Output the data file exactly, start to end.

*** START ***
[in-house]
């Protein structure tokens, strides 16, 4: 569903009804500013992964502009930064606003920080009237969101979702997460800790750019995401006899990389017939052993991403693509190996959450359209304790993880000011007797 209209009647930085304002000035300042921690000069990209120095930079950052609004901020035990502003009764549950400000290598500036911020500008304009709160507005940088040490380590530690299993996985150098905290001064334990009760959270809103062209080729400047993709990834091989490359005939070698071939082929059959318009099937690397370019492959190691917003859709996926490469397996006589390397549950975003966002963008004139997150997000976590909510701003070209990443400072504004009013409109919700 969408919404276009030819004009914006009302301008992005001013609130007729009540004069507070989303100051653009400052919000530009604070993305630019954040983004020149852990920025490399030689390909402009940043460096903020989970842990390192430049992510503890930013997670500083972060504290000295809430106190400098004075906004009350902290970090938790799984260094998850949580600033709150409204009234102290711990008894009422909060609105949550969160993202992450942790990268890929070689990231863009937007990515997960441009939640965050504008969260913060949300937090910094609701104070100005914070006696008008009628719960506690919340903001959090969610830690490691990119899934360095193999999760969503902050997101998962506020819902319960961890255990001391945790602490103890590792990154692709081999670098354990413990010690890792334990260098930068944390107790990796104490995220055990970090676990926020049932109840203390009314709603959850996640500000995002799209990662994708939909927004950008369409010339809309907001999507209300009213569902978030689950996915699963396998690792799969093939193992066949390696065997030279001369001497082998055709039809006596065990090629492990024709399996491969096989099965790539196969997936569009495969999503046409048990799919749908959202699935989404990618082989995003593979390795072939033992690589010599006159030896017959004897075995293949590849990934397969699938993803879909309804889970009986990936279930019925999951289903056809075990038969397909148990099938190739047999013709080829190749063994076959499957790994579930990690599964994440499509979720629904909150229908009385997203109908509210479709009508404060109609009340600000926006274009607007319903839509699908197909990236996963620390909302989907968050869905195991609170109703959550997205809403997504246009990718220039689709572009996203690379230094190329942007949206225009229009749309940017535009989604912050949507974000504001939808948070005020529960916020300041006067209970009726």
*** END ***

[in-house]
């Protein structure tokens, strides 16, 4: 569903009804500013992964502009930064606003920080009237969101979702997460800790750019995401006899990389017939052993991403693509190996959450359209304790993880000011007797 209209009647930085304002000035300042921690000069990209120095930079950052609004901020035990502003009764549950400000290598500036911020500008304009709160507005940088040490380590530690299993996985150098905290001064334990009760959270809103062209080729400047993709990834091989490359005939070698071939082929059959318009099937690397370019492959190691917003859709996926490469397996006589390397549950975003966002963008004139997150997000976590909510701003070209990443400072504004009013409109919700 969408919404276009030819004009914006009302301008992005001013609130007729009540004069507070989303100051653009400052919000530009604070993305630019954040983004020149852990920025490399030689390909402009940043460096903020989970842990390192430049992510503890930013997670500083972060504290000295809430106190400098004075906004009350902290970090938790799984260094998850949580600033709150409204009234102290711990008894009422909060609105949550969160993202992450942790990268890929070689990231863009937007990515997960441009939640965050504008969260913060949300937090910094609701104070100005914070006696008008009628719960506690919340903001959090969610830690490691990119899934360095193999999760969503902050997101998962506020819902319960961890255990001391945790602490103890590792990154692709081999670098354990413990010690890792334990260098930068944390107790990796104490995220055990970090676990926020049932109840203390009314709603959850996640500000995002799209990662994708939909927004950008369409010339809309907001999507209300009213569902978030689950996915699963396998690792799969093939193992066949390696065997030279001369001497082998055709039809006596065990090629492990024709399996491969096989099965790539196969997936569009495969999503046409048990799919749908959202699935989404990618082989995003593979390795072939033992690589010599006159030896017959004897075995293949590849990934397969699938993803879909309804889970009986990936279930019925999951289903056809075990038969397909148990099938190739047999013709080829190749063994076959499957790994579930990690599964994440499509979720629904909150229908009385997203109908509210479709009508404060109609009340600000926006274009607007319903839509699908197909990236996963620390909302989907968050869905195991609170109703959550997205809403997504246009990718220039689709572009996203690379230094190329942007949206225009229009749309940017535009989604912050949507974000504001939808948070005020529960916020300041006067209970009726």